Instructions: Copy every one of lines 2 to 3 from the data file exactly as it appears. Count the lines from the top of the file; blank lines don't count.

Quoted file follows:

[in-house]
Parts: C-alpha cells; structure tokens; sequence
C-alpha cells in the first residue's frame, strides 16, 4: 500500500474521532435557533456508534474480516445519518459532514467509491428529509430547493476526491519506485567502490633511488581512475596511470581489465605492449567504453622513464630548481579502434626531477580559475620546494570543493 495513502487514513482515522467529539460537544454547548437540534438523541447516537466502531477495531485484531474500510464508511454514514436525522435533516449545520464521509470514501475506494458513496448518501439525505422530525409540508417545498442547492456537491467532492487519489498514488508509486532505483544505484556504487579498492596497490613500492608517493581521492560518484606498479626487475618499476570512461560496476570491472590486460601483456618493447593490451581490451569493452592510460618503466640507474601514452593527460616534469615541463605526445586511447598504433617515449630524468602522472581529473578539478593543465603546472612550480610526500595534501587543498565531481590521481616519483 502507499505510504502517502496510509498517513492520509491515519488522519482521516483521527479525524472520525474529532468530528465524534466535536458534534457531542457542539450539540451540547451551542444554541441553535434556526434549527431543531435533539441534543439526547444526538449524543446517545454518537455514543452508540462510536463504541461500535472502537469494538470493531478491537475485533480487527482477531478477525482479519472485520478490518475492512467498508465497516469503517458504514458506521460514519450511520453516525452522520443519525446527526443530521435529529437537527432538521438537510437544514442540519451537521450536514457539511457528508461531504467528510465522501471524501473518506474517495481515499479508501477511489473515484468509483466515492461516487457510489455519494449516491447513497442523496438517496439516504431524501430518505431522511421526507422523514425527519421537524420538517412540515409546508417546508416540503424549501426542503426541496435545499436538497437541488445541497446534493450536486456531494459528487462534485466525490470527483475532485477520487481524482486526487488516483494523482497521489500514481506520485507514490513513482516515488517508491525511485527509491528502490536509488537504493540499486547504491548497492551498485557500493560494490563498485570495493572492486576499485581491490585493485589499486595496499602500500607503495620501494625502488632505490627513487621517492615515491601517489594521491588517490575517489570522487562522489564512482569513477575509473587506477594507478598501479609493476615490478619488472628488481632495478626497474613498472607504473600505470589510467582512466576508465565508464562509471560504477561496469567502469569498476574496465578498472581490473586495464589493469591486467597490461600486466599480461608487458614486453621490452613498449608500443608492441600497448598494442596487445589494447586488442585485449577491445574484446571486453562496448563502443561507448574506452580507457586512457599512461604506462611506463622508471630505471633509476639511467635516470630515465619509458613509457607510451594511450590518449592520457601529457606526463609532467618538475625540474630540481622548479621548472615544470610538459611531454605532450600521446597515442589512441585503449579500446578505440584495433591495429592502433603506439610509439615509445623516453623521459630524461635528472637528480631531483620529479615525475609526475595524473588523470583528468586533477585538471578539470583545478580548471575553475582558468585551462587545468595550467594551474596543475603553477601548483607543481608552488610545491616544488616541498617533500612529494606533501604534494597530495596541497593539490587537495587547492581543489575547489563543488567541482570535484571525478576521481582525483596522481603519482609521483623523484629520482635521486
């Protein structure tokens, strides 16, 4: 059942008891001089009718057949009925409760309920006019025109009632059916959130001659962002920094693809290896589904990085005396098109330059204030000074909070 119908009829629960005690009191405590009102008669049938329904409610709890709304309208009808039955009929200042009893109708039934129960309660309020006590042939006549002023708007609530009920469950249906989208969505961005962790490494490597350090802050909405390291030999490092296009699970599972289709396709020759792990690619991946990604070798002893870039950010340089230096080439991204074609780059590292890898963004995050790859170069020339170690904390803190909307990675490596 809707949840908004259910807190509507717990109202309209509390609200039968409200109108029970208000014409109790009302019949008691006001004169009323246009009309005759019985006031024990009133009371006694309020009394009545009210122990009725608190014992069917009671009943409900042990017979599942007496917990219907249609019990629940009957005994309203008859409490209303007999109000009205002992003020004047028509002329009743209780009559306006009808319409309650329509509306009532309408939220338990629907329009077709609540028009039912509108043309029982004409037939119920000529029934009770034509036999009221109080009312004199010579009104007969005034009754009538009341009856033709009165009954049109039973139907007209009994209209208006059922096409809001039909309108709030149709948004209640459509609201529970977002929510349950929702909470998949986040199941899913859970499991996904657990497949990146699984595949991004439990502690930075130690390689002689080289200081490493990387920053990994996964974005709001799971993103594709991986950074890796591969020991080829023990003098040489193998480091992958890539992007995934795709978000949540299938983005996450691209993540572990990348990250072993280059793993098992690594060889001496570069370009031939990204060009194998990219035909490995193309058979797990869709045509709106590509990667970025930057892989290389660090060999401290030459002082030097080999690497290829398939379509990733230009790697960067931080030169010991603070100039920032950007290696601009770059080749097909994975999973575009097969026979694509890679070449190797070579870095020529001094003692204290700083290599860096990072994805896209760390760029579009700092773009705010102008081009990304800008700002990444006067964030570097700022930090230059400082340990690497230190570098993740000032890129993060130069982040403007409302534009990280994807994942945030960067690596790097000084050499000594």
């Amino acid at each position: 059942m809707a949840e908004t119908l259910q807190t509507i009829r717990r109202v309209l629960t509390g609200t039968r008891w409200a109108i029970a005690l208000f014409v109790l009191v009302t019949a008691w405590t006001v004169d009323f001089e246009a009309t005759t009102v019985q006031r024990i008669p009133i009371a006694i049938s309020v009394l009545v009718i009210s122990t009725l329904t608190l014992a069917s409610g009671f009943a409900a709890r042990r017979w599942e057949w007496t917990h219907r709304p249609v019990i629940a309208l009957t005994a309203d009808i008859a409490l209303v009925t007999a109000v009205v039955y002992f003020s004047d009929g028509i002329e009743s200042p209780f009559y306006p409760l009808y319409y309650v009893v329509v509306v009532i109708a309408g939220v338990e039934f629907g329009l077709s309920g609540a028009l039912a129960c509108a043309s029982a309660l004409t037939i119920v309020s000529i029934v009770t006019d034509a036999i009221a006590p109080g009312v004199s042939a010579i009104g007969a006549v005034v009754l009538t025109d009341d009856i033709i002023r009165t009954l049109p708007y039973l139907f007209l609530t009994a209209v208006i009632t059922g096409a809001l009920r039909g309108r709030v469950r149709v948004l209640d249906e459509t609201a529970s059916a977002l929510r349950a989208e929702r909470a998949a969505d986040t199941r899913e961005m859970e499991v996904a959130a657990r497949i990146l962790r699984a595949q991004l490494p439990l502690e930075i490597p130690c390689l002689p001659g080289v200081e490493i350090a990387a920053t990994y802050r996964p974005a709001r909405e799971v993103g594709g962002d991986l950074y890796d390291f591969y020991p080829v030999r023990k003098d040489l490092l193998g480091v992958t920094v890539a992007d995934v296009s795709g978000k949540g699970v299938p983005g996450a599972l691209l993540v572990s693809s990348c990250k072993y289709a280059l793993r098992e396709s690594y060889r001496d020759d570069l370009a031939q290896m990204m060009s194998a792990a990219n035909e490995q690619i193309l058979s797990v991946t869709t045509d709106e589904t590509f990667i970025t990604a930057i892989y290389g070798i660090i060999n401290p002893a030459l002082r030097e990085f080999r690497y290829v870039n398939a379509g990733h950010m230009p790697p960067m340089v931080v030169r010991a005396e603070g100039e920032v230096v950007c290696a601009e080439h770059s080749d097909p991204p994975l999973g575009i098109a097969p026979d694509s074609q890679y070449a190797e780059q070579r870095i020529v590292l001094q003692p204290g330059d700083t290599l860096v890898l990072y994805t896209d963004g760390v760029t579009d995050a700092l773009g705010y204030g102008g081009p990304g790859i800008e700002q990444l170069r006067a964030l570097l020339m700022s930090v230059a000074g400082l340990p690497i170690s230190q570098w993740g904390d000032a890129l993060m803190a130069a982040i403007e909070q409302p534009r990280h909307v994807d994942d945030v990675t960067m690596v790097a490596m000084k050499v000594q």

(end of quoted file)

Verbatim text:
Parts: C-alpha cells; structure tokens; sequence
C-alpha cells in the first residue's frame, strides 16, 4: 500500500474521532435557533456508534474480516445519518459532514467509491428529509430547493476526491519506485567502490633511488581512475596511470581489465605492449567504453622513464630548481579502434626531477580559475620546494570543493 495513502487514513482515522467529539460537544454547548437540534438523541447516537466502531477495531485484531474500510464508511454514514436525522435533516449545520464521509470514501475506494458513496448518501439525505422530525409540508417545498442547492456537491467532492487519489498514488508509486532505483544505484556504487579498492596497490613500492608517493581521492560518484606498479626487475618499476570512461560496476570491472590486460601483456618493447593490451581490451569493452592510460618503466640507474601514452593527460616534469615541463605526445586511447598504433617515449630524468602522472581529473578539478593543465603546472612550480610526500595534501587543498565531481590521481616519483 502507499505510504502517502496510509498517513492520509491515519488522519482521516483521527479525524472520525474529532468530528465524534466535536458534534457531542457542539450539540451540547451551542444554541441553535434556526434549527431543531435533539441534543439526547444526538449524543446517545454518537455514543452508540462510536463504541461500535472502537469494538470493531478491537475485533480487527482477531478477525482479519472485520478490518475492512467498508465497516469503517458504514458506521460514519450511520453516525452522520443519525446527526443530521435529529437537527432538521438537510437544514442540519451537521450536514457539511457528508461531504467528510465522501471524501473518506474517495481515499479508501477511489473515484468509483466515492461516487457510489455519494449516491447513497442523496438517496439516504431524501430518505431522511421526507422523514425527519421537524420538517412540515409546508417546508416540503424549501426542503426541496435545499436538497437541488445541497446534493450536486456531494459528487462534485466525490470527483475532485477520487481524482486526487488516483494523482497521489500514481506520485507514490513513482516515488517508491525511485527509491528502490536509488537504493540499486547504491548497492551498485557500493560494490563498485570495493572492486576499485581491490585493485589499486595496499602500500607503495620501494625502488632505490627513487621517492615515491601517489594521491588517490575517489570522487562522489564512482569513477575509473587506477594507478598501479609493476615490478619488472628488481632495478626497474613498472607504473600505470589510467582512466576508465565508464562509471560504477561496469567502469569498476574496465578498472581490473586495464589493469591486467597490461600486466599480461608487458614486453621490452613498449608500443608492441600497448598494442596487445589494447586488442585485449577491445574484446571486453562496448563502443561507448574506452580507457586512457599512461604506462611506463622508471630505471633509476639511467635516470630515465619509458613509457607510451594511450590518449592520457601529457606526463609532467618538475625540474630540481622548479621548472615544470610538459611531454605532450600521446597515442589512441585503449579500446578505440584495433591495429592502433603506439610509439615509445623516453623521459630524461635528472637528480631531483620529479615525475609526475595524473588523470583528468586533477585538471578539470583545478580548471575553475582558468585551462587545468595550467594551474596543475603553477601548483607543481608552488610545491616544488616541498617533500612529494606533501604534494597530495596541497593539490587537495587547492581543489575547489563543488567541482570535484571525478576521481582525483596522481603519482609521483623523484629520482635521486